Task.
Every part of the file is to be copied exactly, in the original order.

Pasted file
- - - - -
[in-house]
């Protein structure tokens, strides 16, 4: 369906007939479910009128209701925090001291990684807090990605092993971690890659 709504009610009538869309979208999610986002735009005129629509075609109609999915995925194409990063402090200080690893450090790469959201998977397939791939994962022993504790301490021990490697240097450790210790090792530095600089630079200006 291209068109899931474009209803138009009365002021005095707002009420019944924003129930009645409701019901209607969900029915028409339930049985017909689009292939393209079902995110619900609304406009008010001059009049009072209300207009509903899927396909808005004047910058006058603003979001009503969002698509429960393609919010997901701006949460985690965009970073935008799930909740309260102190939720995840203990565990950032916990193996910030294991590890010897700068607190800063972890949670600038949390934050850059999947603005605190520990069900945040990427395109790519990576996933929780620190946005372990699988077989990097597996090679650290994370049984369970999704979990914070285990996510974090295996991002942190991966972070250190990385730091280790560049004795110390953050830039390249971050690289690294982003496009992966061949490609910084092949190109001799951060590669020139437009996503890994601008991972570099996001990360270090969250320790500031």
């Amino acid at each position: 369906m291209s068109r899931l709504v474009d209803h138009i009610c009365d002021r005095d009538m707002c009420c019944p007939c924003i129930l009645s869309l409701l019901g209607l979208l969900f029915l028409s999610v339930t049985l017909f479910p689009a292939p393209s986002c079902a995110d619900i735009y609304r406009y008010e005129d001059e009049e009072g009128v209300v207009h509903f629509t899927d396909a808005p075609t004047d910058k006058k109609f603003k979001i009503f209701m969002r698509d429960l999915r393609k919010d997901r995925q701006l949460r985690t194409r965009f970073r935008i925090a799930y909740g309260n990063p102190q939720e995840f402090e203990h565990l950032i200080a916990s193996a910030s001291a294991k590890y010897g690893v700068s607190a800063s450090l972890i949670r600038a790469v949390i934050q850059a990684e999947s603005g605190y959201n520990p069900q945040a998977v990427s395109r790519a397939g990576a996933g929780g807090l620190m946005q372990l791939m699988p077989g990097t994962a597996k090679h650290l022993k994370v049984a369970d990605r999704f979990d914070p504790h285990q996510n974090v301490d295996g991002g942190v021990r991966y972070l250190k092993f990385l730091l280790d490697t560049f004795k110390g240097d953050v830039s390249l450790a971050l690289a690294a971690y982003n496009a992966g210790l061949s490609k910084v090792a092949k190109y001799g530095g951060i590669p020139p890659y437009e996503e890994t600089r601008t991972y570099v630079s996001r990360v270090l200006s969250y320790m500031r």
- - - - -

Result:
[in-house]
């Protein structure tokens, strides 16, 4: 369906007939479910009128209701925090001291990684807090990605092993971690890659 709504009610009538869309979208999610986002735009005129629509075609109609999915995925194409990063402090200080690893450090790469959201998977397939791939994962022993504790301490021990490697240097450790210790090792530095600089630079200006 291209068109899931474009209803138009009365002021005095707002009420019944924003129930009645409701019901209607969900029915028409339930049985017909689009292939393209079902995110619900609304406009008010001059009049009072209300207009509903899927396909808005004047910058006058603003979001009503969002698509429960393609919010997901701006949460985690965009970073935008799930909740309260102190939720995840203990565990950032916990193996910030294991590890010897700068607190800063972890949670600038949390934050850059999947603005605190520990069900945040990427395109790519990576996933929780620190946005372990699988077989990097597996090679650290994370049984369970999704979990914070285990996510974090295996991002942190991966972070250190990385730091280790560049004795110390953050830039390249971050690289690294982003496009992966061949490609910084092949190109001799951060590669020139437009996503890994601008991972570099996001990360270090969250320790500031």
């Amino acid at each position: 369906m291209s068109r899931l709504v474009d209803h138009i009610c009365d002021r005095d009538m707002c009420c019944p007939c924003i129930l009645s869309l409701l019901g209607l979208l969900f029915l028409s999610v339930t049985l017909f479910p689009a292939p393209s986002c079902a995110d619900i735009y609304r406009y008010e005129d001059e009049e009072g009128v209300v207009h509903f629509t899927d396909a808005p075609t004047d910058k006058k109609f603003k979001i009503f209701m969002r698509d429960l999915r393609k919010d997901r995925q701006l949460r985690t194409r965009f970073r935008i925090a799930y909740g309260n990063p102190q939720e995840f402090e203990h565990l950032i200080a916990s193996a910030s001291a294991k590890y010897g690893v700068s607190a800063s450090l972890i949670r600038a790469v949390i934050q850059a990684e999947s603005g605190y959201n520990p069900q945040a998977v990427s395109r790519a397939g990576a996933g929780g807090l620190m946005q372990l791939m699988p077989g990097t994962a597996k090679h650290l022993k994370v049984a369970d990605r999704f979990d914070p504790h285990q996510n974090v301490d295996g991002g942190v021990r991966y972070l250190k092993f990385l730091l280790d490697t560049f004795k110390g240097d953050v830039s390249l450790a971050l690289a690294a971690y982003n496009a992966g210790l061949s490609k910084v090792a092949k190109y001799g530095g951060i590669p020139p890659y437009e996503e890994t600089r601008t991972y570099v630079s996001r990360v270090l200006s969250y320790m500031r």